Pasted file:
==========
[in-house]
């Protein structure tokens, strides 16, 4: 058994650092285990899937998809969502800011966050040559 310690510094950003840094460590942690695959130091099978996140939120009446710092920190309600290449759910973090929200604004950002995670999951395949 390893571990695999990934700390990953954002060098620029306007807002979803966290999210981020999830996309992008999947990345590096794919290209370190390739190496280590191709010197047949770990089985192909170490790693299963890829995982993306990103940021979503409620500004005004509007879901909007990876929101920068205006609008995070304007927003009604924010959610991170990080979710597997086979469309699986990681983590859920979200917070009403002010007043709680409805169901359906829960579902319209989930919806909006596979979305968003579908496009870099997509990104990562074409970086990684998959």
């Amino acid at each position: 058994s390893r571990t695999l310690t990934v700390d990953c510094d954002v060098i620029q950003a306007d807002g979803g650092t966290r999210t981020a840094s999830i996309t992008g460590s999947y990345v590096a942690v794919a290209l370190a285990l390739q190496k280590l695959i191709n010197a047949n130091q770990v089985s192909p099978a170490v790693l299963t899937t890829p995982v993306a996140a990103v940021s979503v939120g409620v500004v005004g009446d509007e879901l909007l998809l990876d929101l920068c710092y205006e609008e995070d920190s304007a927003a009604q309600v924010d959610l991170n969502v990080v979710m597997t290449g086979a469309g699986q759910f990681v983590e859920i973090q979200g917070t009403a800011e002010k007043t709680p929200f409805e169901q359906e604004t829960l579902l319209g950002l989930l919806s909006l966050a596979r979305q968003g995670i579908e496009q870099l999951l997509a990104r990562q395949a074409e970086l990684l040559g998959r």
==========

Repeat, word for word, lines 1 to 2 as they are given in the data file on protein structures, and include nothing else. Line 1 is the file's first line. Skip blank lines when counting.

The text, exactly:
[in-house]
């Protein structure tokens, strides 16, 4: 058994650092285990899937998809969502800011966050040559 310690510094950003840094460590942690695959130091099978996140939120009446710092920190309600290449759910973090929200604004950002995670999951395949 390893571990695999990934700390990953954002060098620029306007807002979803966290999210981020999830996309992008999947990345590096794919290209370190390739190496280590191709010197047949770990089985192909170490790693299963890829995982993306990103940021979503409620500004005004509007879901909007990876929101920068205006609008995070304007927003009604924010959610991170990080979710597997086979469309699986990681983590859920979200917070009403002010007043709680409805169901359906829960579902319209989930919806909006596979979305968003579908496009870099997509990104990562074409970086990684998959």